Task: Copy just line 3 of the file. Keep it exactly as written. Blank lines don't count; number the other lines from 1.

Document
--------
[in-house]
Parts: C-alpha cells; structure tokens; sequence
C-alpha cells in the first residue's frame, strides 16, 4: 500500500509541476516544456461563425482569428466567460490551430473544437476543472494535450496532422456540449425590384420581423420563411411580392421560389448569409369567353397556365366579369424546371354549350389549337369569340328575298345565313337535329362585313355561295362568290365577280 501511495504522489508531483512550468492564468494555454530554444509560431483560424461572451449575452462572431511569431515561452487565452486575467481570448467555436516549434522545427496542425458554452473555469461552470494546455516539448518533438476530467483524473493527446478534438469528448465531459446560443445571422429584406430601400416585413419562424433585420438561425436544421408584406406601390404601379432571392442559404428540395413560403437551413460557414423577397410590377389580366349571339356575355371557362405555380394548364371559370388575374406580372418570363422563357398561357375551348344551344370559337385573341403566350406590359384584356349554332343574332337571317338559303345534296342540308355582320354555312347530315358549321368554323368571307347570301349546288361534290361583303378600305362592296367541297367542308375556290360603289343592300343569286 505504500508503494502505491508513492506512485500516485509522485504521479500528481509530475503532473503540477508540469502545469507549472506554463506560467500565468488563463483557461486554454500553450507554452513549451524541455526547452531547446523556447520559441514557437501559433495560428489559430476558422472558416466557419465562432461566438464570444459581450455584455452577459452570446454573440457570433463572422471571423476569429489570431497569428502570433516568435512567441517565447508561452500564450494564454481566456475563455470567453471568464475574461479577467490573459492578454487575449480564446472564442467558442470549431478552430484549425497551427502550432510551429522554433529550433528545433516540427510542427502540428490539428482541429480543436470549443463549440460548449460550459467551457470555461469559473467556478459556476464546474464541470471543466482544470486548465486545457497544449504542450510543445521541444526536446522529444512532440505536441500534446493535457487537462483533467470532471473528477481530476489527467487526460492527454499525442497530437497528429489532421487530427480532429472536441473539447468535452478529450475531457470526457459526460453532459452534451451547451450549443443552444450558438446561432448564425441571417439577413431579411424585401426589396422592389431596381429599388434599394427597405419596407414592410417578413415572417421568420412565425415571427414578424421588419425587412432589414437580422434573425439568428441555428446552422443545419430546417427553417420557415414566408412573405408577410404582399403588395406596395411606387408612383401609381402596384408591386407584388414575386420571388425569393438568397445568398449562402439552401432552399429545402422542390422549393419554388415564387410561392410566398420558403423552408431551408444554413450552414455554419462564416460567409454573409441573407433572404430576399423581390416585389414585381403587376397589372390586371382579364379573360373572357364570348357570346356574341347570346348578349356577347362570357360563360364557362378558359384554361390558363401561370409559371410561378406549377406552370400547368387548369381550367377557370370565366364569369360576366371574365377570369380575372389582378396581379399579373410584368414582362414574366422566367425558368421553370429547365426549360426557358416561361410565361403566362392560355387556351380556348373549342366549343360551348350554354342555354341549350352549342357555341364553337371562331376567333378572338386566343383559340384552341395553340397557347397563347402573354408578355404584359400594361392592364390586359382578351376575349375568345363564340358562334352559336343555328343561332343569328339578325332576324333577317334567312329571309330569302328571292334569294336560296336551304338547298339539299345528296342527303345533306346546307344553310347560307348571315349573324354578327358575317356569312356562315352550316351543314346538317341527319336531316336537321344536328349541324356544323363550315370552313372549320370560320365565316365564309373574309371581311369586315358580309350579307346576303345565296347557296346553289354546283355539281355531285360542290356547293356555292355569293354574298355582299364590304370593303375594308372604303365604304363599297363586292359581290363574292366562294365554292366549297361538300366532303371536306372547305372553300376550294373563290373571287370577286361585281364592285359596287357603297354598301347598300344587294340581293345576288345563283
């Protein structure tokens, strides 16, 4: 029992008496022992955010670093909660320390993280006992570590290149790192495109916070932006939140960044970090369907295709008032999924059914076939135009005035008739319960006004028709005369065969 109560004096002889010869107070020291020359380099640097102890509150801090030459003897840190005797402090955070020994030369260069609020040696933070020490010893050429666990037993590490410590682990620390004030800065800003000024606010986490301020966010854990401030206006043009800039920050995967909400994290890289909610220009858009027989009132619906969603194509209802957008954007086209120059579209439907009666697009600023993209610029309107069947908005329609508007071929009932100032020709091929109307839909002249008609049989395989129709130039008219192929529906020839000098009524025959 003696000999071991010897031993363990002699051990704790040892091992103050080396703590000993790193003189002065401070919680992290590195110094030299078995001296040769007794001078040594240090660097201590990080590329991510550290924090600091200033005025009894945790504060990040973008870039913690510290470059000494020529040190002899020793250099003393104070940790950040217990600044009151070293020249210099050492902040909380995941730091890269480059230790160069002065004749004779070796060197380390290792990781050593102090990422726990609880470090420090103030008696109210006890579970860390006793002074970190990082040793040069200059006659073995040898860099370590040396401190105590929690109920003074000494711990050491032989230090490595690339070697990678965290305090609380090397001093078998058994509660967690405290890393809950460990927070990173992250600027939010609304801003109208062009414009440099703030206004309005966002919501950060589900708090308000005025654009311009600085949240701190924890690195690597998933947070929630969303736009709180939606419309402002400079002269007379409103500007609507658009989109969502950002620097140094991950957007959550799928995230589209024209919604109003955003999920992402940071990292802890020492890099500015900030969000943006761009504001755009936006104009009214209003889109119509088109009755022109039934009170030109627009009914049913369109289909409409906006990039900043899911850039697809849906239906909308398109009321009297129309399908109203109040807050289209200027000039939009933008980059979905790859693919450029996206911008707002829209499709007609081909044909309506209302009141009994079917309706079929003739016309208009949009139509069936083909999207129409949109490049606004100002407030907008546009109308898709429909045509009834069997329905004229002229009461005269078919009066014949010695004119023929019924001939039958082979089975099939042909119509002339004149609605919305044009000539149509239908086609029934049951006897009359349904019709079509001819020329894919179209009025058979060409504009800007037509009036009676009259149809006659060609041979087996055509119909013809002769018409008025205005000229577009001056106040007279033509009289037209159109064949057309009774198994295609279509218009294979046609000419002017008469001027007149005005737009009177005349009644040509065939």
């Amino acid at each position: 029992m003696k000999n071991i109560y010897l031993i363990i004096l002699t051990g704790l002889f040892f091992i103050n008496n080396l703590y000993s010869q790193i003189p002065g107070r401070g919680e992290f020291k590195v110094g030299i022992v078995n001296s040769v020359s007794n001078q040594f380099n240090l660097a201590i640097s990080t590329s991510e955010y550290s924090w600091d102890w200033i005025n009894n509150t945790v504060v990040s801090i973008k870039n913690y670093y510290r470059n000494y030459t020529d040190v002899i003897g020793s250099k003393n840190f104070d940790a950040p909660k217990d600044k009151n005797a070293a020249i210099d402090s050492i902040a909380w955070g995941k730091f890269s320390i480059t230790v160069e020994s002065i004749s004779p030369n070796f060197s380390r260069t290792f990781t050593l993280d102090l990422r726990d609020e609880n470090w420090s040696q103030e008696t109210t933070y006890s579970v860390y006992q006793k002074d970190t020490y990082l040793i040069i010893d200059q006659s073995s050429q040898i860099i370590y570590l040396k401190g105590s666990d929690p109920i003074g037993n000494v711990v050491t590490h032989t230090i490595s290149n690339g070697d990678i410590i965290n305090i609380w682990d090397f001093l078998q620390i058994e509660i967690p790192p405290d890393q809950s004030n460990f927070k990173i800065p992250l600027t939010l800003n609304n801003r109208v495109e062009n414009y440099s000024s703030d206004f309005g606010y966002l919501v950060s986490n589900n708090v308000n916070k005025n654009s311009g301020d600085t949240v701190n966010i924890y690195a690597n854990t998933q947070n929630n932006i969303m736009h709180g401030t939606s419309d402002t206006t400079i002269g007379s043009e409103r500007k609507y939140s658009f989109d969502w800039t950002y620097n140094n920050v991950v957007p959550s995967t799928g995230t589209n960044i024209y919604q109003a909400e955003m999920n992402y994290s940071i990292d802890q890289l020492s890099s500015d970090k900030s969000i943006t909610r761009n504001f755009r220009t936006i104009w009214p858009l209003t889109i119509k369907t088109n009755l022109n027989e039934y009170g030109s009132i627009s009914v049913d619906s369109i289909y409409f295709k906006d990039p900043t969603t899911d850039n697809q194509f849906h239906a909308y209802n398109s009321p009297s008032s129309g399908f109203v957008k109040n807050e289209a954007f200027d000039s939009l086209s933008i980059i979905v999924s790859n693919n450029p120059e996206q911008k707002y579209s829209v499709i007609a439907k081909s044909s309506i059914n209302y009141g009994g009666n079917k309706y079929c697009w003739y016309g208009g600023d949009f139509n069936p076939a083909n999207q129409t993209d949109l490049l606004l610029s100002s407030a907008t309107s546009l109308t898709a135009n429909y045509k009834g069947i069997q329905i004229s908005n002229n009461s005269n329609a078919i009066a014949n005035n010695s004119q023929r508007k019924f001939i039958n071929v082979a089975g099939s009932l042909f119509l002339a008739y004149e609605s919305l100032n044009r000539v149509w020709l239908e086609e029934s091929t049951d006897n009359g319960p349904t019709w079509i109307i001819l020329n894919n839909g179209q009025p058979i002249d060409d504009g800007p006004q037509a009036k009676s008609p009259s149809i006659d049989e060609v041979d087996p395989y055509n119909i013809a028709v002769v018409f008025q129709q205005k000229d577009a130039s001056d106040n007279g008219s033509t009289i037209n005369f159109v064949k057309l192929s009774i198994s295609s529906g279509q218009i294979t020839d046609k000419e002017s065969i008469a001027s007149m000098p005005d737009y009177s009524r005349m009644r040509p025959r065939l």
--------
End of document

C-alpha cells in the first residue's frame, strides 16, 4: 500500500509541476516544456461563425482569428466567460490551430473544437476543472494535450496532422456540449425590384420581423420563411411580392421560389448569409369567353397556365366579369424546371354549350389549337369569340328575298345565313337535329362585313355561295362568290365577280 501511495504522489508531483512550468492564468494555454530554444509560431483560424461572451449575452462572431511569431515561452487565452486575467481570448467555436516549434522545427496542425458554452473555469461552470494546455516539448518533438476530467483524473493527446478534438469528448465531459446560443445571422429584406430601400416585413419562424433585420438561425436544421408584406406601390404601379432571392442559404428540395413560403437551413460557414423577397410590377389580366349571339356575355371557362405555380394548364371559370388575374406580372418570363422563357398561357375551348344551344370559337385573341403566350406590359384584356349554332343574332337571317338559303345534296342540308355582320354555312347530315358549321368554323368571307347570301349546288361534290361583303378600305362592296367541297367542308375556290360603289343592300343569286 505504500508503494502505491508513492506512485500516485509522485504521479500528481509530475503532473503540477508540469502545469507549472506554463506560467500565468488563463483557461486554454500553450507554452513549451524541455526547452531547446523556447520559441514557437501559433495560428489559430476558422472558416466557419465562432461566438464570444459581450455584455452577459452570446454573440457570433463572422471571423476569429489570431497569428502570433516568435512567441517565447508561452500564450494564454481566456475563455470567453471568464475574461479577467490573459492578454487575449480564446472564442467558442470549431478552430484549425497551427502550432510551429522554433529550433528545433516540427510542427502540428490539428482541429480543436470549443463549440460548449460550459467551457470555461469559473467556478459556476464546474464541470471543466482544470486548465486545457497544449504542450510543445521541444526536446522529444512532440505536441500534446493535457487537462483533467470532471473528477481530476489527467487526460492527454499525442497530437497528429489532421487530427480532429472536441473539447468535452478529450475531457470526457459526460453532459452534451451547451450549443443552444450558438446561432448564425441571417439577413431579411424585401426589396422592389431596381429599388434599394427597405419596407414592410417578413415572417421568420412565425415571427414578424421588419425587412432589414437580422434573425439568428441555428446552422443545419430546417427553417420557415414566408412573405408577410404582399403588395406596395411606387408612383401609381402596384408591386407584388414575386420571388425569393438568397445568398449562402439552401432552399429545402422542390422549393419554388415564387410561392410566398420558403423552408431551408444554413450552414455554419462564416460567409454573409441573407433572404430576399423581390416585389414585381403587376397589372390586371382579364379573360373572357364570348357570346356574341347570346348578349356577347362570357360563360364557362378558359384554361390558363401561370409559371410561378406549377406552370400547368387548369381550367377557370370565366364569369360576366371574365377570369380575372389582378396581379399579373410584368414582362414574366422566367425558368421553370429547365426549360426557358416561361410565361403566362392560355387556351380556348373549342366549343360551348350554354342555354341549350352549342357555341364553337371562331376567333378572338386566343383559340384552341395553340397557347397563347402573354408578355404584359400594361392592364390586359382578351376575349375568345363564340358562334352559336343555328343561332343569328339578325332576324333577317334567312329571309330569302328571292334569294336560296336551304338547298339539299345528296342527303345533306346546307344553310347560307348571315349573324354578327358575317356569312356562315352550316351543314346538317341527319336531316336537321344536328349541324356544323363550315370552313372549320370560320365565316365564309373574309371581311369586315358580309350579307346576303345565296347557296346553289354546283355539281355531285360542290356547293356555292355569293354574298355582299364590304370593303375594308372604303365604304363599297363586292359581290363574292366562294365554292366549297361538300366532303371536306372547305372553300376550294373563290373571287370577286361585281364592285359596287357603297354598301347598300344587294340581293345576288345563283